Obviously the refactored method above would delegate to this method. And this method would require a life cycle phase of something greater than LifeCyclePhase.INITIALIZE. (Otherwise it would have nothing to do, and it's unclear the semantics of requesting a phase that has already been executed.) Thus the integration test could set up the context the way it saw fit and then mummification would call GuiseMummy.mummify(integrationTestContext, LifeCyclePhase.MUMMIFY. Likely we would instead have an abstract class mummify(@Nonnull final LifeCyclePhase phase) that would allow the actual integration tests to call mummify(LifeCyclePhase.MUMMIFY) and let the abstract test class call GuiseMummy with the test context. This might pave the way for integration tests of deployment and such later.

Garret Wilson
October 27, 2020, 3:44 PM

We may want to implement this ticket before starting on GUISE-147 as a sanity test just to see that image files are getting processed.

Garret Wilson
October 27, 2020, 3:51 PM

We may want to remove getDirectory() from the GuiseProject interface, although leaving it in some sort of default implementation (more likely a SourcePathGuiseProject or something). Currently it looks like we only use this in the CLI to log the project location. The CLI context initializes from this, but we want to have mummification function by pulling the directory from the context. So in tests we may set up a project with no directory whatsoever, and set up a context that gets its directory from Jimfs and not from the project at all.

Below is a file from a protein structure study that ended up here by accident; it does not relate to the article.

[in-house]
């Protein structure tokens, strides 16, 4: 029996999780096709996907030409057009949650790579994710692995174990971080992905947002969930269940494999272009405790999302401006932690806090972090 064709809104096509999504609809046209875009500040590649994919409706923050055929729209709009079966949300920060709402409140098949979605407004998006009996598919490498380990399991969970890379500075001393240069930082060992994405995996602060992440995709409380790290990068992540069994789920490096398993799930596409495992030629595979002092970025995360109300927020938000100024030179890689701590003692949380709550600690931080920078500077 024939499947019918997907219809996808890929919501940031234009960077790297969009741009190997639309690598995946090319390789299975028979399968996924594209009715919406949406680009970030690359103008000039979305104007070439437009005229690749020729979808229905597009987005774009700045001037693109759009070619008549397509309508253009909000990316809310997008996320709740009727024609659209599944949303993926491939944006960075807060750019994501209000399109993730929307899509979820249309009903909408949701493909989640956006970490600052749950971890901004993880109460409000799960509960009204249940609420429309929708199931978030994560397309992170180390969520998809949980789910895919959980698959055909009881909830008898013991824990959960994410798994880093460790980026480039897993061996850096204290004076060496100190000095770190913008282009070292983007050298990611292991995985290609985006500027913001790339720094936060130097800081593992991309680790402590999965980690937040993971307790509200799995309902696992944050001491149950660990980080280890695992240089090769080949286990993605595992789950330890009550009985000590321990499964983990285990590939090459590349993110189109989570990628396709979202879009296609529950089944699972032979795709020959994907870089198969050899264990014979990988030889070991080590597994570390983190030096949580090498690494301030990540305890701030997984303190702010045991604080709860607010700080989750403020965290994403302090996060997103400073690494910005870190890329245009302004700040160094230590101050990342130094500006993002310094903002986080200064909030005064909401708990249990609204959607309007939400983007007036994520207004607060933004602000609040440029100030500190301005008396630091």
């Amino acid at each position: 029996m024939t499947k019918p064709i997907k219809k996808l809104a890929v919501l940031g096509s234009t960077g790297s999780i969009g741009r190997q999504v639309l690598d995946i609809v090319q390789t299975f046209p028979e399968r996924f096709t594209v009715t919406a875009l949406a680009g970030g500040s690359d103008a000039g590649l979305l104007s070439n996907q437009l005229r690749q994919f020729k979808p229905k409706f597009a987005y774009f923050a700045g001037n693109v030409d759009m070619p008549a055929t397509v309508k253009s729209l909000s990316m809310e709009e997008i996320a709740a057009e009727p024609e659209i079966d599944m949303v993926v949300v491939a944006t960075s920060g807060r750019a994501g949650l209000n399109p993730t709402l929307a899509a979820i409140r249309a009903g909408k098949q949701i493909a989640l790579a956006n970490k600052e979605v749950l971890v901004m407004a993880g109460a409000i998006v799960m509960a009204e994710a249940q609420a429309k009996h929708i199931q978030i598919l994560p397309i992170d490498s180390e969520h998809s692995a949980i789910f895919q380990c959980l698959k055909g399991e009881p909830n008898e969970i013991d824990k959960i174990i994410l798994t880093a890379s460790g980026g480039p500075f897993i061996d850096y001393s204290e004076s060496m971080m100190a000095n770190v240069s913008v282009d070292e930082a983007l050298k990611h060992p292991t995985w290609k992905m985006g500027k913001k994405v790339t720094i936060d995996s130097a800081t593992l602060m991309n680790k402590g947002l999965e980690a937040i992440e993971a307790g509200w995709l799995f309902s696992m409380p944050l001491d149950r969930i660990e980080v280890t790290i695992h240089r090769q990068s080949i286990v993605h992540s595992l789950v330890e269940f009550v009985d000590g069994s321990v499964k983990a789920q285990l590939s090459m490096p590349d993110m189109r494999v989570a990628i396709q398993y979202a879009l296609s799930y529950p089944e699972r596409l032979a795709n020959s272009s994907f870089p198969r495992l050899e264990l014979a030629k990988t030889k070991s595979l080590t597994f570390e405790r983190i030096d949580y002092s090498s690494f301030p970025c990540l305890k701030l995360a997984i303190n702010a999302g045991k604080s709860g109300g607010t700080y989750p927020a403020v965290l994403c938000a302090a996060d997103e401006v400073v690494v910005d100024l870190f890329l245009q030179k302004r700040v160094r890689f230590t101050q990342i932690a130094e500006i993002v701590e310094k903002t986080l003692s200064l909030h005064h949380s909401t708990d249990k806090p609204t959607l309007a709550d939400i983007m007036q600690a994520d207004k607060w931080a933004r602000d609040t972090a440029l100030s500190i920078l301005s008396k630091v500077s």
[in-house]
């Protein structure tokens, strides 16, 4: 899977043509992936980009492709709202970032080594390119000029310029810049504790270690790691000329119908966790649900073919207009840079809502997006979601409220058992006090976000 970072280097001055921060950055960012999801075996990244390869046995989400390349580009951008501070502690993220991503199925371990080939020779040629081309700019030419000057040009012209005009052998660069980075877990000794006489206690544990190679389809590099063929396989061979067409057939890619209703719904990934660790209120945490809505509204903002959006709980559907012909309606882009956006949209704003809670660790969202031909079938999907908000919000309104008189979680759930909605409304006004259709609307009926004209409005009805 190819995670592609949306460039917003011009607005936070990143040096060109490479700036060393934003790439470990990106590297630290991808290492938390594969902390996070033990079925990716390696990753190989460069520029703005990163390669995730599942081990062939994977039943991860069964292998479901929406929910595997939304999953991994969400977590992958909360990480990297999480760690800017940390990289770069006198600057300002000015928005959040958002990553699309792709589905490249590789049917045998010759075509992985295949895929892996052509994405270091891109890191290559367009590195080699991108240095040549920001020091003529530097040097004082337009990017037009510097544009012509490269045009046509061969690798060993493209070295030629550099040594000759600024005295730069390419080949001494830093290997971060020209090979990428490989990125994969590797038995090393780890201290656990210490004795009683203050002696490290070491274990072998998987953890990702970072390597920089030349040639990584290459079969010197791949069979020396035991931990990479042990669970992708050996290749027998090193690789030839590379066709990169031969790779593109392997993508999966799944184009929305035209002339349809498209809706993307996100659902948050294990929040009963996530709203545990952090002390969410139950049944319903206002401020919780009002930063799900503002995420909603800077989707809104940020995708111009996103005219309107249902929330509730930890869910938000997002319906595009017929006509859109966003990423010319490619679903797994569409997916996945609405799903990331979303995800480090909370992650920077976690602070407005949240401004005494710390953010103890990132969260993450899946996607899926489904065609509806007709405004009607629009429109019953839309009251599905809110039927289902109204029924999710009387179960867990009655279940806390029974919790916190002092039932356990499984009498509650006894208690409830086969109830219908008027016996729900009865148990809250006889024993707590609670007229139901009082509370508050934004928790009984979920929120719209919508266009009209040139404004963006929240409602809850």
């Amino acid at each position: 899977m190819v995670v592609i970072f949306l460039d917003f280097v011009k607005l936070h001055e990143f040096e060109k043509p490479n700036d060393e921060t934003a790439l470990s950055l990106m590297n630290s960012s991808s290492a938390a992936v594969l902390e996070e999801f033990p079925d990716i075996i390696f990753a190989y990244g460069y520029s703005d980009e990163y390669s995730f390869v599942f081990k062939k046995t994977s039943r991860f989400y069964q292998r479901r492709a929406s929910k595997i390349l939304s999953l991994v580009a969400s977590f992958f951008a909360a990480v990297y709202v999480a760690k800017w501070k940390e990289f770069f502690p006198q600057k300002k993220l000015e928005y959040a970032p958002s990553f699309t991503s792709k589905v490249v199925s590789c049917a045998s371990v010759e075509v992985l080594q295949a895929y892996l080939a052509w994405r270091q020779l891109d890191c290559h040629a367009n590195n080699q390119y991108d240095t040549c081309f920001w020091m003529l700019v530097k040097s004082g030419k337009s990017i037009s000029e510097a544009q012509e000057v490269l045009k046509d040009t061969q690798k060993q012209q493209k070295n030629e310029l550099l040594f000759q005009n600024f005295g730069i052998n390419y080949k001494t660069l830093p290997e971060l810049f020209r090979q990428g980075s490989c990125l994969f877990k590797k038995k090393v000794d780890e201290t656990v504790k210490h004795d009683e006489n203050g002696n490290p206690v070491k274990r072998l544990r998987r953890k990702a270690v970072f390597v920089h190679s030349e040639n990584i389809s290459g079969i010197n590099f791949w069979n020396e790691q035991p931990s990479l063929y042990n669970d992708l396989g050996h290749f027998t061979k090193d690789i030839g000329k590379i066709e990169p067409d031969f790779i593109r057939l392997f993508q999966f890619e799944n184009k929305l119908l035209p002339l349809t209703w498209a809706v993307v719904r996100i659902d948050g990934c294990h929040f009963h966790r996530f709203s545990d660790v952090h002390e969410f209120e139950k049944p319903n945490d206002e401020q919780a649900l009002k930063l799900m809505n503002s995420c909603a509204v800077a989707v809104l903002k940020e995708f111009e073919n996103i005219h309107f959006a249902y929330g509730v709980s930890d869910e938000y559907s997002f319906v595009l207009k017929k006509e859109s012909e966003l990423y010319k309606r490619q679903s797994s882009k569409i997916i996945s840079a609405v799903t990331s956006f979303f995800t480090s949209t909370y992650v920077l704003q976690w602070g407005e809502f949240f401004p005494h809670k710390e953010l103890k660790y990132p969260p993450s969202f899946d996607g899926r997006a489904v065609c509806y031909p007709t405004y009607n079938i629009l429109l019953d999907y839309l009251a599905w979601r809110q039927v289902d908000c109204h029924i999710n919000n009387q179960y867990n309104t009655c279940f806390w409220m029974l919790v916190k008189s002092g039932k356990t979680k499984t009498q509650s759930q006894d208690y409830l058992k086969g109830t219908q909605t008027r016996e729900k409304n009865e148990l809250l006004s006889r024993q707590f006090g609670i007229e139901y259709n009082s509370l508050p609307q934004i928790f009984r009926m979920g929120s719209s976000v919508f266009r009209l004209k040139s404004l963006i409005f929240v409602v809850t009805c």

This will be a good exercise in itself to abstract mummification from a source tree, allowing it to be used in a more abstract setting (e.g. in memory for some sort of CMS site generation).

Garret Wilson
November 21, 2020, 11:43 PM

Because the LifeCyclePhase.INITIALIZE phase always happens (and must happen to initialize things), but because how initialization happens depends on the how things are kicked off (here from the CLI), we should probably have a separate GuiseMummy method that one could call if initialization has already happened.

After getting back deep into this code, I'm not so sure about this. Part of the thing that initialization does is checks to see if there is a .guise-mummy.* configuration file in the site source directory. We could find a way to keep this from occurring, but why? Why is loading this config file any less part of the mummificiation than mummifying an actual file (which may also load e.g. sidecars and other config files.)

Creation of the project allows designation of a configuration file; this should be sufficient for tests. maybe we should just leave the original mummify(@Nonnull final GuiseProject project, @Nonnull final LifeCyclePhase phase) form and let it do what it's going to do.

I think one of the original goals was to get rid of the getDirectory() from the project, to remove file system references from the project level. This would be a step toward removing references to the file system from the entire infrastructure, using some plugin module for requesting content and working with paths. But we're a long ways from that, and it's not clear how yet how we would do that so we don't even know what we want at this stage. I think for the moment just leaving it like it is and allowing the integration tests to configure the project is good enough, since they will still need to configure some file system anyway.



Garret Wilson


Garret Wilson